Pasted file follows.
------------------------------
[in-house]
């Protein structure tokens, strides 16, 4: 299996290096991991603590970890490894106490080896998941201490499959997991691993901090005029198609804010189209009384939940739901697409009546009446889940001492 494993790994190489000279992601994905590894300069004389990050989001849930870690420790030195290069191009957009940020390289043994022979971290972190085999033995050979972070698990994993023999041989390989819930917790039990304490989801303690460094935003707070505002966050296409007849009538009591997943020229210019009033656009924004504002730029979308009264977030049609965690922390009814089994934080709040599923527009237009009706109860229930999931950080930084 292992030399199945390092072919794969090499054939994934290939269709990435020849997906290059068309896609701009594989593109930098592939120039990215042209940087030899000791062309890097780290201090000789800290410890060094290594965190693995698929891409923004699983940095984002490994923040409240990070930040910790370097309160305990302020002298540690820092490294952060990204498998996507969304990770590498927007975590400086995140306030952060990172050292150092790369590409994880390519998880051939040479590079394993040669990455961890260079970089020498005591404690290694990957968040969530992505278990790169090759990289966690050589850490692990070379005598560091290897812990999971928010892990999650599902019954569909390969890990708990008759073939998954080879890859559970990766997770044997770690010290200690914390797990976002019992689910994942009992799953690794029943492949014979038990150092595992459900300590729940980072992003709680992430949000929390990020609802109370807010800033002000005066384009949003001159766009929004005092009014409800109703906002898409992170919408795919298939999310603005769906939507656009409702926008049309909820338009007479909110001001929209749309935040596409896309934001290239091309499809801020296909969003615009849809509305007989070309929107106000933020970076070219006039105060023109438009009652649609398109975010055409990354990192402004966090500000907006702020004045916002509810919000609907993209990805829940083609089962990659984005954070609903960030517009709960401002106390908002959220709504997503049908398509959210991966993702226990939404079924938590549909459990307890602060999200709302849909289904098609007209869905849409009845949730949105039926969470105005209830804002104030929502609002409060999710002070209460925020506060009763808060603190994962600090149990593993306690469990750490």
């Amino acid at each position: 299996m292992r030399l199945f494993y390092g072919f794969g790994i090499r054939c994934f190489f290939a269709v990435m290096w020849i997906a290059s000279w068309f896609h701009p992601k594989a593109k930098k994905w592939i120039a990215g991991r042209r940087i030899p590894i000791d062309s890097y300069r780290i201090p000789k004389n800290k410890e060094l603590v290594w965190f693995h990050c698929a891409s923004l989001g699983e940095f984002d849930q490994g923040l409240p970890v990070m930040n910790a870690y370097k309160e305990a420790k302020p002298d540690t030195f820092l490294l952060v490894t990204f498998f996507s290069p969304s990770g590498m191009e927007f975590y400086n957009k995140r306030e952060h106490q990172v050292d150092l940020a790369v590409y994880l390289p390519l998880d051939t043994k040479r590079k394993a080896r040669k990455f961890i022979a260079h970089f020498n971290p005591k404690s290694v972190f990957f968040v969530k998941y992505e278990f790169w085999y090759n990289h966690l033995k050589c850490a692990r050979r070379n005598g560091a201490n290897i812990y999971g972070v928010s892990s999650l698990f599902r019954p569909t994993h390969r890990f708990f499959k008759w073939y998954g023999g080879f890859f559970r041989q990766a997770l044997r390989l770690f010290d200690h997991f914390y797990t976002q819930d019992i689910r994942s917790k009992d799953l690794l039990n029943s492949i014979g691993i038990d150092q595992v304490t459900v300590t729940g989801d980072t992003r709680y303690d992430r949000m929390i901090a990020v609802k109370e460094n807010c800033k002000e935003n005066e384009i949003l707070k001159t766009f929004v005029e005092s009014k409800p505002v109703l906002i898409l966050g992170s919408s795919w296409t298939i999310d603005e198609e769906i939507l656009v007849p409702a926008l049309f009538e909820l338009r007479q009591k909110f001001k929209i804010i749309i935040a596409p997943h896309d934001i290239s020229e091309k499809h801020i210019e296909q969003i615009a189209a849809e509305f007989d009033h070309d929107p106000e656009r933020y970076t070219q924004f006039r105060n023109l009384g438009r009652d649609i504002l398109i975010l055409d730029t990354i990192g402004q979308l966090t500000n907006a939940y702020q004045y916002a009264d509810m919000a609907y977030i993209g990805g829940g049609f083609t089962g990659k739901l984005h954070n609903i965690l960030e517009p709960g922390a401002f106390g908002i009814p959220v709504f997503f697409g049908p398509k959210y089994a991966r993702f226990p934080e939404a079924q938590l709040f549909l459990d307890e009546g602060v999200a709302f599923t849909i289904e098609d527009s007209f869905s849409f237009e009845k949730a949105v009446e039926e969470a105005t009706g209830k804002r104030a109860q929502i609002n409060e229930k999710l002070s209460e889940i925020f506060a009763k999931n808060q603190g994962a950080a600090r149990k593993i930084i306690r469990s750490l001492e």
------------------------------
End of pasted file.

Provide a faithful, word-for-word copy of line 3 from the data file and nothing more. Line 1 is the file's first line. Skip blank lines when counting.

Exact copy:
């Amino acid at each position: 299996m292992r030399l199945f494993y390092g072919f794969g790994i090499r054939c994934f190489f290939a269709v990435m290096w020849i997906a290059s000279w068309f896609h701009p992601k594989a593109k930098k994905w592939i120039a990215g991991r042209r940087i030899p590894i000791d062309s890097y300069r780290i201090p000789k004389n800290k410890e060094l603590v290594w965190f693995h990050c698929a891409s923004l989001g699983e940095f984002d849930q490994g923040l409240p970890v990070m930040n910790a870690y370097k309160e305990a420790k302020p002298d540690t030195f820092l490294l952060v490894t990204f498998f996507s290069p969304s990770g590498m191009e927007f975590y400086n957009k995140r306030e952060h106490q990172v050292d150092l940020a790369v590409y994880l390289p390519l998880d051939t043994k040479r590079k394993a080896r040669k990455f961890i022979a260079h970089f020498n971290p005591k404690s290694v972190f990957f968040v969530k998941y992505e278990f790169w085999y090759n990289h966690l033995k050589c850490a692990r050979r070379n005598g560091a201490n290897i812990y999971g972070v928010s892990s999650l698990f599902r019954p569909t994993h390969r890990f708990f499959k008759w073939y998954g023999g080879f890859f559970r041989q990766a997770l044997r390989l770690f010290d200690h997991f914390y797990t976002q819930d019992i689910r994942s917790k009992d799953l690794l039990n029943s492949i014979g691993i038990d150092q595992v304490t459900v300590t729940g989801d980072t992003r709680y303690d992430r949000m929390i901090a990020v609802k109370e460094n807010c800033k002000e935003n005066e384009i949003l707070k001159t766009f929004v005029e005092s009014k409800p505002v109703l906002i898409l966050g992170s919408s795919w296409t298939i999310d603005e198609e769906i939507l656009v007849p409702a926008l049309f009538e909820l338009r007479q009591k909110f001001k929209i804010i749309i935040a596409p997943h896309d934001i290239s020229e091309k499809h801020i210019e296909q969003i615009a189209a849809e509305f007989d009033h070309d929107p106000e656009r933020y970076t070219q924004f006039r105060n023109l009384g438009r009652d649609i504002l398109i975010l055409d730029t990354i990192g402004q979308l966090t500000n907006a939940y702020q004045y916002a009264d509810m919000a609907y977030i993209g990805g829940g049609f083609t089962g990659k739901l984005h954070n609903i965690l960030e517009p709960g922390a401002f106390g908002i009814p959220v709504f997503f697409g049908p398509k959210y089994a991966r993702f226990p934080e939404a079924q938590l709040f549909l459990d307890e009546g602060v999200a709302f599923t849909i289904e098609d527009s007209f869905s849409f237009e009845k949730a949105v009446e039926e969470a105005t009706g209830k804002r104030a109860q929502i609002n409060e229930k999710l002070s209460e889940i925020f506060a009763k999931n808060q603190g994962a950080a600090r149990k593993i930084i306690r469990s750490l001492e």